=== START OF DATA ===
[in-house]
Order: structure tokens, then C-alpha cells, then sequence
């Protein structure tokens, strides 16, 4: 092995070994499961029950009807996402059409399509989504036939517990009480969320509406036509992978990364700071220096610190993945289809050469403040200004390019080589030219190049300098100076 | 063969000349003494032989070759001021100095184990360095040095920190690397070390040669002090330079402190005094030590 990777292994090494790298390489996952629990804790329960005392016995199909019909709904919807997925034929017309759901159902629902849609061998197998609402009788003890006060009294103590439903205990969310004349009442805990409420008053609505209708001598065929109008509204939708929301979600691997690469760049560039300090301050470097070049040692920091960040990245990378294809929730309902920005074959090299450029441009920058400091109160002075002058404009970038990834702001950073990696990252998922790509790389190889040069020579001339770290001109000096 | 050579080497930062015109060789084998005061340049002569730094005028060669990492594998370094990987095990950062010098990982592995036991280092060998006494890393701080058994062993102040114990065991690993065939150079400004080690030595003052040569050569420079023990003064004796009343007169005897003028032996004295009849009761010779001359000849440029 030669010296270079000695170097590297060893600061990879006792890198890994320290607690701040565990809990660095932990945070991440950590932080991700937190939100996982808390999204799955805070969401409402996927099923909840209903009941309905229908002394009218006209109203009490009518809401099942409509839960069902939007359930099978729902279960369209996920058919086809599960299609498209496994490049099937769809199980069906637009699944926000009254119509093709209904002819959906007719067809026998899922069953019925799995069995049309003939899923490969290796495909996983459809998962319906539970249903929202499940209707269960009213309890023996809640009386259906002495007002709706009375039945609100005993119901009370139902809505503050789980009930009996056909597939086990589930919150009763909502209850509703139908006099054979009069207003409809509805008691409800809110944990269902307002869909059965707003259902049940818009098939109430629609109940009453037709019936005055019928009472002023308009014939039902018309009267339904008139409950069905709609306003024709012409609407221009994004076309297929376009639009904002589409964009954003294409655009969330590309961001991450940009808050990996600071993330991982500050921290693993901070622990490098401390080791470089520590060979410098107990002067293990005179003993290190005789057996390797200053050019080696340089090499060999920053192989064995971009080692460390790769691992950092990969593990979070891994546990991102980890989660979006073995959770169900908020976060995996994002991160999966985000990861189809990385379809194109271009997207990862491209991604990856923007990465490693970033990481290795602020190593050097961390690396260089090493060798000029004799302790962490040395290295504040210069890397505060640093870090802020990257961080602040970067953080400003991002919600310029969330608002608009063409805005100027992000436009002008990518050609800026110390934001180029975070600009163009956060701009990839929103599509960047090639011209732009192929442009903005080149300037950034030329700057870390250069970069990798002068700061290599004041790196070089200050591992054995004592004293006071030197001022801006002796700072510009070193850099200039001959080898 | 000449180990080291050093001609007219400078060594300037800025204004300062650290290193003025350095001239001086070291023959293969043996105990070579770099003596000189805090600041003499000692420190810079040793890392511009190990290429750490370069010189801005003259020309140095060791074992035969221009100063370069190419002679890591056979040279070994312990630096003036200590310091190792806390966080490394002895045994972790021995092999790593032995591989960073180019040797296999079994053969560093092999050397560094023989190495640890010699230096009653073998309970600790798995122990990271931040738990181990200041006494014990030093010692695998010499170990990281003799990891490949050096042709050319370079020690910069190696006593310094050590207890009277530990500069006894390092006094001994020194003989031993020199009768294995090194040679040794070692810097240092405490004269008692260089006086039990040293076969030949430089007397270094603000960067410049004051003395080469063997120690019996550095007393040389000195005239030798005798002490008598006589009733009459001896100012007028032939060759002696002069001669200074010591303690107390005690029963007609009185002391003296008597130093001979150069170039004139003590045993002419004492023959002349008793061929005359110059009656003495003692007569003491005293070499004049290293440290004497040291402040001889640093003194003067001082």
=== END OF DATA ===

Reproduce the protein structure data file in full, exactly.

[in-house]
Order: structure tokens, then C-alpha cells, then sequence
């Protein structure tokens, strides 16, 4: 092995070994499961029950009807996402059409399509989504036939517990009480969320509406036509992978990364700071220096610190993945289809050469403040200004390019080589030219190049300098100076 | 063969000349003494032989070759001021100095184990360095040095920190690397070390040669002090330079402190005094030590 990777292994090494790298390489996952629990804790329960005392016995199909019909709904919807997925034929017309759901159902629902849609061998197998609402009788003890006060009294103590439903205990969310004349009442805990409420008053609505209708001598065929109008509204939708929301979600691997690469760049560039300090301050470097070049040692920091960040990245990378294809929730309902920005074959090299450029441009920058400091109160002075002058404009970038990834702001950073990696990252998922790509790389190889040069020579001339770290001109000096 | 050579080497930062015109060789084998005061340049002569730094005028060669990492594998370094990987095990950062010098990982592995036991280092060998006494890393701080058994062993102040114990065991690993065939150079400004080690030595003052040569050569420079023990003064004796009343007169005897003028032996004295009849009761010779001359000849440029 030669010296270079000695170097590297060893600061990879006792890198890994320290607690701040565990809990660095932990945070991440950590932080991700937190939100996982808390999204799955805070969401409402996927099923909840209903009941309905229908002394009218006209109203009490009518809401099942409509839960069902939007359930099978729902279960369209996920058919086809599960299609498209496994490049099937769809199980069906637009699944926000009254119509093709209904002819959906007719067809026998899922069953019925799995069995049309003939899923490969290796495909996983459809998962319906539970249903929202499940209707269960009213309890023996809640009386259906002495007002709706009375039945609100005993119901009370139902809505503050789980009930009996056909597939086990589930919150009763909502209850509703139908006099054979009069207003409809509805008691409800809110944990269902307002869909059965707003259902049940818009098939109430629609109940009453037709019936005055019928009472002023308009014939039902018309009267339904008139409950069905709609306003024709012409609407221009994004076309297929376009639009904002589409964009954003294409655009969330590309961001991450940009808050990996600071993330991982500050921290693993901070622990490098401390080791470089520590060979410098107990002067293990005179003993290190005789057996390797200053050019080696340089090499060999920053192989064995971009080692460390790769691992950092990969593990979070891994546990991102980890989660979006073995959770169900908020976060995996994002991160999966985000990861189809990385379809194109271009997207990862491209991604990856923007990465490693970033990481290795602020190593050097961390690396260089090493060798000029004799302790962490040395290295504040210069890397505060640093870090802020990257961080602040970067953080400003991002919600310029969330608002608009063409805005100027992000436009002008990518050609800026110390934001180029975070600009163009956060701009990839929103599509960047090639011209732009192929442009903005080149300037950034030329700057870390250069970069990798002068700061290599004041790196070089200050591992054995004592004293006071030197001022801006002796700072510009070193850099200039001959080898 | 000449180990080291050093001609007219400078060594300037800025204004300062650290290193003025350095001239001086070291023959293969043996105990070579770099003596000189805090600041003499000692420190810079040793890392511009190990290429750490370069010189801005003259020309140095060791074992035969221009100063370069190419002679890591056979040279070994312990630096003036200590310091190792806390966080490394002895045994972790021995092999790593032995591989960073180019040797296999079994053969560093092999050397560094023989190495640890010699230096009653073998309970600790798995122990990271931040738990181990200041006494014990030093010692695998010499170990990281003799990891490949050096042709050319370079020690910069190696006593310094050590207890009277530990500069006894390092006094001994020194003989031993020199009768294995090194040679040794070692810097240092405490004269008692260089006086039990040293076969030949430089007397270094603000960067410049004051003395080469063997120690019996550095007393040389000195005239030798005798002490008598006589009733009459001896100012007028032939060759002696002069001669200074010591303690107390005690029963007609009185002391003296008597130093001979150069170039004139003590045993002419004492023959002349008793061929005359110059009656003495003692007569003491005293070499004049290293440290004497040291402040001889640093003194003067001082």